5 Steps to take if you experience a data breach
In today’s high tech environment, it seems that data breaches are becoming a more common occurrence. There is not much you can do to eliminate data breaches from outside companies, but the good news is that this doesn’t need to lead to panic on your part. There are some simple steps you can take to protect yourself and your information from further harm.
- Fraud alert & credit check
- Call Experian credit bureau at 1(888)397-3742 to place a credit freeze and get a free credit report. Alternatively https://www.experian.com/fraud/center.html can be used to place a fraud alert on your account and complete a credit check online.
- If you place a fraud alert at one credit reporting agency, they will automatically alert the other two agencies and the fraud alert is good for 1 year. Make a note of the date you place the alert, and you can renew it each year.
- You are entitled to a free credit check from any of the 3 major credit bureaus if your credit has been compromised. It is important to utilize your free check to assess the damages done during the data breach.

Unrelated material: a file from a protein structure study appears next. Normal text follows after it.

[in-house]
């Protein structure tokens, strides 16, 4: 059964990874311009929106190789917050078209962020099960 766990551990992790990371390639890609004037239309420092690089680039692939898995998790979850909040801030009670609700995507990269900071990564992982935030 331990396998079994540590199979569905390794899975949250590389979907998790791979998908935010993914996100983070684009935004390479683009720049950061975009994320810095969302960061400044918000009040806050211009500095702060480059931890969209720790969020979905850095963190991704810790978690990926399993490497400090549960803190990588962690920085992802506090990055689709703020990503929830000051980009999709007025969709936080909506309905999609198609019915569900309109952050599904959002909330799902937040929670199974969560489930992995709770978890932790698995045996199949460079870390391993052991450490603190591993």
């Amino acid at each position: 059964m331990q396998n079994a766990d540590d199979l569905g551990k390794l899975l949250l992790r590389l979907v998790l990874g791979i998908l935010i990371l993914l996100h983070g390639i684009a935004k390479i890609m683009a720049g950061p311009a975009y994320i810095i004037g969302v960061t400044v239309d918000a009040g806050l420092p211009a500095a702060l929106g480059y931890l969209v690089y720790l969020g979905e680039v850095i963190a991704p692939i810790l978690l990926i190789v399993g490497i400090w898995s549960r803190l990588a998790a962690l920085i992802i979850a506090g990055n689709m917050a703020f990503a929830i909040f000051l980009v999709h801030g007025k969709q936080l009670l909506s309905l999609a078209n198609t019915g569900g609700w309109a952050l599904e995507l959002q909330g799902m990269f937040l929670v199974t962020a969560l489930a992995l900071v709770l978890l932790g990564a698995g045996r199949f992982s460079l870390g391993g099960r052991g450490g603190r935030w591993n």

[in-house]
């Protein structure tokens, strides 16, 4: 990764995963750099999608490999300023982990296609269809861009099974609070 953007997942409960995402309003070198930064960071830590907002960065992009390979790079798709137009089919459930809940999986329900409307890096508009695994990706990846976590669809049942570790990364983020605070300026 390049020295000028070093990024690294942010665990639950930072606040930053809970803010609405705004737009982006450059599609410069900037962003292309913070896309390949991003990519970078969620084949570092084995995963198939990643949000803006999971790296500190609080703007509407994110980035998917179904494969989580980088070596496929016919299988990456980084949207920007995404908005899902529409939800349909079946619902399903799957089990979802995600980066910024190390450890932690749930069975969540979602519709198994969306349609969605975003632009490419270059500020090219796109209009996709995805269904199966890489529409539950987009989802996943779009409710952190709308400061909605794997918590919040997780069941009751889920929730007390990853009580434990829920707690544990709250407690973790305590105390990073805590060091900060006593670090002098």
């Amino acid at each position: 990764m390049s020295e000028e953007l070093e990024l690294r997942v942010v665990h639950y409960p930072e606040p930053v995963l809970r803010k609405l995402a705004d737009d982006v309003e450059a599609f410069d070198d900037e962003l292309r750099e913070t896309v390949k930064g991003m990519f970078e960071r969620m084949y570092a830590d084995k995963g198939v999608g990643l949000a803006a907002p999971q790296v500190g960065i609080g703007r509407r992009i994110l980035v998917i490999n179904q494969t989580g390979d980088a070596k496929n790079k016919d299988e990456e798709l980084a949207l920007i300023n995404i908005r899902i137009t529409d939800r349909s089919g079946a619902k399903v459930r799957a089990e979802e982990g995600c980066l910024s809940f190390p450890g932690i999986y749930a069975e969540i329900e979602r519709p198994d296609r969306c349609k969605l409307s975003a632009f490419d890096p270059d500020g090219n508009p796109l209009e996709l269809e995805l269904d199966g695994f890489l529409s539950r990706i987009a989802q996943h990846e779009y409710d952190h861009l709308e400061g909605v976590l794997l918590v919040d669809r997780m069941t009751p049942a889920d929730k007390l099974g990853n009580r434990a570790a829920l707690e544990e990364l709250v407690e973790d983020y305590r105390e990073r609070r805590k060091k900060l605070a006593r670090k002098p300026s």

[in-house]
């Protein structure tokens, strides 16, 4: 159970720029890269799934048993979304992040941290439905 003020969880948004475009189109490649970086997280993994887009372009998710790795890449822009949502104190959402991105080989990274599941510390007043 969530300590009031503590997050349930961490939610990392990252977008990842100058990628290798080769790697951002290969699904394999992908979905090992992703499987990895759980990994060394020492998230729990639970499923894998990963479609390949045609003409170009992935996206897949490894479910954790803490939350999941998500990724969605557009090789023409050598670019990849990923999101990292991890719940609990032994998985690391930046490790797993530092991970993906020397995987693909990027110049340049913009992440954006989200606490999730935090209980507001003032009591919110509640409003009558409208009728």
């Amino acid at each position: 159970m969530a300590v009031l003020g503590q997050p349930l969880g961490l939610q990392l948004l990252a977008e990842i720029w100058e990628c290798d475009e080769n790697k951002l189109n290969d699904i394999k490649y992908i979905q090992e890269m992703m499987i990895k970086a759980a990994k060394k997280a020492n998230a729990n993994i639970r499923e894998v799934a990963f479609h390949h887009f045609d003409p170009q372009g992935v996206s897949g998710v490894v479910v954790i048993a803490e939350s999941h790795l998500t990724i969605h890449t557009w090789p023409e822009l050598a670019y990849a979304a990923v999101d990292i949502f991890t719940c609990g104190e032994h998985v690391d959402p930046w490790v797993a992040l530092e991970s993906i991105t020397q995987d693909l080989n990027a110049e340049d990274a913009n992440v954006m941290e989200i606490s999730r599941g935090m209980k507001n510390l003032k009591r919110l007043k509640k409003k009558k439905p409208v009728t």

- Notify companies and change passwords
- Notify any bank accounts, lenders, and other financial institutions you deal with of the situation to avoid further damages.
- Change your password for any online accounts at the companies where your data has been compromised. If you use the same password for other accounts, change those as well.
- Criminal Reporting
- You may need to report the incident to local authorities if your specific credit was impacted. For instance, if someone stole your passport or drivers license.
- Complete the FTC’s Identity Theft Affidavit form at ftc.gov/complaint and print the form.
- File a police report at your local police station and keep the report copy with your FTC Affidavit secure for future use.
- Save Copies
- Save copies of paperwork, signatures, and documents from all financial institutions related to the identity theft. It is important to have a well-documented paper trail for this issue.
- Signs of Data Breach
- Continue watching for signs that your data has been compromised such as; withdrawals, collection notices, missing bills, account changes, declined checks, unfamiliar information in your accounts, compromised email and social media accounts, and any other irregularities with your personal accounts and data.
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